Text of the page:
Assessing the Effectiveness of Individual Education Plans for Childhood Cancer Survivors
Neurodevelopmental outcomes in children treated for cancer involving the central nervous system (CNS) provide educators with new challenges with regards to classification, monitoring, and intervention in the regular or special education classroom setting. Recommendations resulting from serial neurodevelopmental evaluations for these children often do not overlap with traditional special education recommendations commonly included in Individual Education Plans (IEPs) for children with congenital or genetic learning problems. The investigators currently do not know whether or not school-based treatment for learning problems, based on the child's IEP, incorporates recommendations made based on a neurodevelopmental evaluation appropriately. In addition, it is not clear whether or not the recommendations that are included in a child's IEP have any beneficial outcome on the child's learning and academic achievement over time. The purpose of this project is to examine the relationship between neurodevelopmental outcomes, recommendations for intervention, special education services and accommodations included in a child's school IEP, and outcome for the child following implementation of the IEP. The study has two major specific aims:
To quantify the clinical and educational contributions of recommendations resulting from neurodevelopmental evaluations and the subsequent development of IEPs.
Hypothesis 1.1: Higher concordance between recommendations made based on neurodevelopmental evaluations and criteria written into children's IEPs will be associated with more positive academic outcomes (i.e. maintenance or improvement in academic skills).
Hypothesis 1.2: Children who have higher concordance between criteria written into their IEPs and academic services actually received will show more positive academic outcomes than children whose IEP criteria and academic services are less concordant.
- To evaluate an intervention that will improve academic outcomes for children treated for cancer.
Hypothesis 2.1: Children whose IEPs are monitored more frequently will show more positive academic outcomes than their peers whose IEPs are monitored less frequently.
Acute Lymphoblastic Leukemia
Central Nervous System Tumors
Behavioral: Annual Intervention Group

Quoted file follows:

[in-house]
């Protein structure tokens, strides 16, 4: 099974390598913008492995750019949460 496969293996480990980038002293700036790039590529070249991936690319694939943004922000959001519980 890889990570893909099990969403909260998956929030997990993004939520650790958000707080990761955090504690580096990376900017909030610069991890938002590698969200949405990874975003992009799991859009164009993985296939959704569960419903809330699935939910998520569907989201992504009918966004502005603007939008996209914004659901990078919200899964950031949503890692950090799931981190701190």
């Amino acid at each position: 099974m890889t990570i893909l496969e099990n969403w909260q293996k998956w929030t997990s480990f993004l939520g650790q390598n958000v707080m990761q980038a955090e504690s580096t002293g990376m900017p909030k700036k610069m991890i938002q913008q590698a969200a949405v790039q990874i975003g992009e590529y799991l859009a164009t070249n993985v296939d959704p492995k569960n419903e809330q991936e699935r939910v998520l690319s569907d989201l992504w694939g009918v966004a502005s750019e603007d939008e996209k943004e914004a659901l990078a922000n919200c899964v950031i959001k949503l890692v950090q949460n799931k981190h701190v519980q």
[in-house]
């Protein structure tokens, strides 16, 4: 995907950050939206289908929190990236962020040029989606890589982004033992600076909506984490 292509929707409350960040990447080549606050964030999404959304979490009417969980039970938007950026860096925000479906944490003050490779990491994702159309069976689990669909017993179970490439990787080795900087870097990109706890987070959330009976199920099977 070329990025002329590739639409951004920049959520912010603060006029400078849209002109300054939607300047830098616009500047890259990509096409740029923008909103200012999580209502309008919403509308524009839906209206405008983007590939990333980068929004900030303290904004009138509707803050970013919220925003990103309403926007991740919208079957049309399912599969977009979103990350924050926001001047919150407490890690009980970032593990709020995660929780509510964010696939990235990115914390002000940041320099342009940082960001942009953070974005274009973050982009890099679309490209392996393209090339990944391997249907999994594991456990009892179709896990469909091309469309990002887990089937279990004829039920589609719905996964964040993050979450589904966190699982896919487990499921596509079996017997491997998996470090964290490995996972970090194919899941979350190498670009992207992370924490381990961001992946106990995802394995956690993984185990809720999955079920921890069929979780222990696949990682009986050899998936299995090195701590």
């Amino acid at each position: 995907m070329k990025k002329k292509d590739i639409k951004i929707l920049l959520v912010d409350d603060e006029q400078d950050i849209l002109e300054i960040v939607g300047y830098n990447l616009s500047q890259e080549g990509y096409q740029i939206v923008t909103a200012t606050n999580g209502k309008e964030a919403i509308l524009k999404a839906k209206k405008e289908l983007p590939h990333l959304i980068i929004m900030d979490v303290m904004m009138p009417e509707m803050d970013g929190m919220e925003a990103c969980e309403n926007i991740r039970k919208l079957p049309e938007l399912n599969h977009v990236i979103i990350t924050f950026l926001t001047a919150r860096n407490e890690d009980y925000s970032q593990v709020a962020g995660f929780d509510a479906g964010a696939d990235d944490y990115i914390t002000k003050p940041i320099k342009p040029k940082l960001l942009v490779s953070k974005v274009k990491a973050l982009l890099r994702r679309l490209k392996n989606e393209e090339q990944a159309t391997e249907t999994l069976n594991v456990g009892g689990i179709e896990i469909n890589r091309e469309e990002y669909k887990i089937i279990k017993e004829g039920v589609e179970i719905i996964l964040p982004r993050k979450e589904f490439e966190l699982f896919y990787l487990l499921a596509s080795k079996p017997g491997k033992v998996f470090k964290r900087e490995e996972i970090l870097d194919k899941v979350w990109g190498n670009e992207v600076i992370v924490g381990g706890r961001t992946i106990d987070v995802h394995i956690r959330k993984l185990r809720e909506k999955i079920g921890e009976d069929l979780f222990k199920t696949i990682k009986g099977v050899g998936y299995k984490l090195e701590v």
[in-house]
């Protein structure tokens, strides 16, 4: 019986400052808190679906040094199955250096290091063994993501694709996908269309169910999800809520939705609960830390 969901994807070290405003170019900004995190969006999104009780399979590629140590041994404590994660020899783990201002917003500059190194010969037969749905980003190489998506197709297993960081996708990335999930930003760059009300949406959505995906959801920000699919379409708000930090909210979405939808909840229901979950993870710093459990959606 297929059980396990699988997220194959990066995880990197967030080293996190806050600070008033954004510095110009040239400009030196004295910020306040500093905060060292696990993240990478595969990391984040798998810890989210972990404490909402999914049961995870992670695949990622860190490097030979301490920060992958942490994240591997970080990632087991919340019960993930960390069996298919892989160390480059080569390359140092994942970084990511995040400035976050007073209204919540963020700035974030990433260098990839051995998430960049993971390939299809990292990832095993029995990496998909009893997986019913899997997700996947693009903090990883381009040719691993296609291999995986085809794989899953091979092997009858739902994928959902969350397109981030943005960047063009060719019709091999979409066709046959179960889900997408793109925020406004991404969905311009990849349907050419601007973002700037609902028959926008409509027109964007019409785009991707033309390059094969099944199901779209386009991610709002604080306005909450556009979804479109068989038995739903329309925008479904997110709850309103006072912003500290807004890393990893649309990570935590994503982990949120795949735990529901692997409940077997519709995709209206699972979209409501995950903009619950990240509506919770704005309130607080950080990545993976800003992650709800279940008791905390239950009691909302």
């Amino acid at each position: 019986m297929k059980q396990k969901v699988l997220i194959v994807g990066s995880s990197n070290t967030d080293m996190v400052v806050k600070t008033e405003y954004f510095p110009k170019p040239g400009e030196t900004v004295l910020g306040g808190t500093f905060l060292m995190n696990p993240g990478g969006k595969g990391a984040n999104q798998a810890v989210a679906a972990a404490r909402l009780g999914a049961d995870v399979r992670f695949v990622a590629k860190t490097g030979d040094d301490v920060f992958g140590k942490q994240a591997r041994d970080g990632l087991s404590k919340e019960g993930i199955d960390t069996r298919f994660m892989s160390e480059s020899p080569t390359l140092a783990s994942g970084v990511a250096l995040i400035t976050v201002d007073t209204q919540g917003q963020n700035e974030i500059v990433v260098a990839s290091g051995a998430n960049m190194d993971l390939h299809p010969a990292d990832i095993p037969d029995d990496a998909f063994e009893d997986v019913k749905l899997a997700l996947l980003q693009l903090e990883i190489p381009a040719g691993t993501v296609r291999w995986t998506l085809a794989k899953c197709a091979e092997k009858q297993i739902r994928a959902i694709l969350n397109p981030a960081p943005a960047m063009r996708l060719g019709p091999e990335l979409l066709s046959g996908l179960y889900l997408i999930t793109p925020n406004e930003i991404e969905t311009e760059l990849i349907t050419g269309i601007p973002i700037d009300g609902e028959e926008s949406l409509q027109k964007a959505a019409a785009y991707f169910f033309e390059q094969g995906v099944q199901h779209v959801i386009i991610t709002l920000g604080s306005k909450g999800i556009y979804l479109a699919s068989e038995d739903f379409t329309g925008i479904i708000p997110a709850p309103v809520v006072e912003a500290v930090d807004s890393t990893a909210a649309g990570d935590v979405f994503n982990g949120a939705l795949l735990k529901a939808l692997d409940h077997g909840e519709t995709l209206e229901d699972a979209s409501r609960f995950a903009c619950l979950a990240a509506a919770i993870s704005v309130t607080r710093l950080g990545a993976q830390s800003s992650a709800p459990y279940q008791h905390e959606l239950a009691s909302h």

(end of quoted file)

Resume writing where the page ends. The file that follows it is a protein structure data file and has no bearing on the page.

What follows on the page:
Behavioral: Quarterly Monitoring of IEP
|Study Design:||Allocation: Randomized
Intervention Model: Parallel Assignment
Masking: Open Label
Primary Purpose: Supportive Care
|Official Title:||Assessing Implementation and Effectiveness of Individual Education Plans for Children With Chronic Illness|
- Academic achievement as measured by the Woodcock Johnson Tests of Achievement, Third Edition [ Time Frame: Measured at Year 1, Year 2 and 3 ] [ Designated as safety issue: No ]
|Study Start Date:||January 2003|
|Study Completion Date:||October 2010|
|Primary Completion Date:||October 2010 (Final data collection date for primary outcome measure)|
Experimental: Annual Monitoring of IEP
Parents/caregivers and the teacher of participants will be asked to evaluate the effectiveness of the child's IEP once per academic calendar year. The evaluation is done through the use of an IEP Questionnaire developed for this study.
Behavioral: Annual Intervention Group
Parents/caregivers and the teacher of participants will be asked to evaluate the effectiveness of the child's IEP once per academic calendar year. The evaluation is done through the use of an IEP Questionnaire developed for this study. This questionnaire addresses the child's academic performance, progress, and adherence to the IEP developed.
Experimental: Quarterly Monitoring of IEP
Parents/caregivers and the teacher of participants will be asked to evaluate the effectiveness of the child's IEP four times per academic calendar year. The evaluation is done through the use of an IEP Questionnaire developed for this study.
Behavioral: Quarterly Monitoring of IEP
Parents/caregivers and the teacher of participants will be asked to evaluate the effectiveness of the child's IEP four times per academic calendar year. The evaluation is done through the use of an IEP Questionnaire developed for this study. This questionnaire addresses the child's academic performance, progress, and adherence to the IEP developed.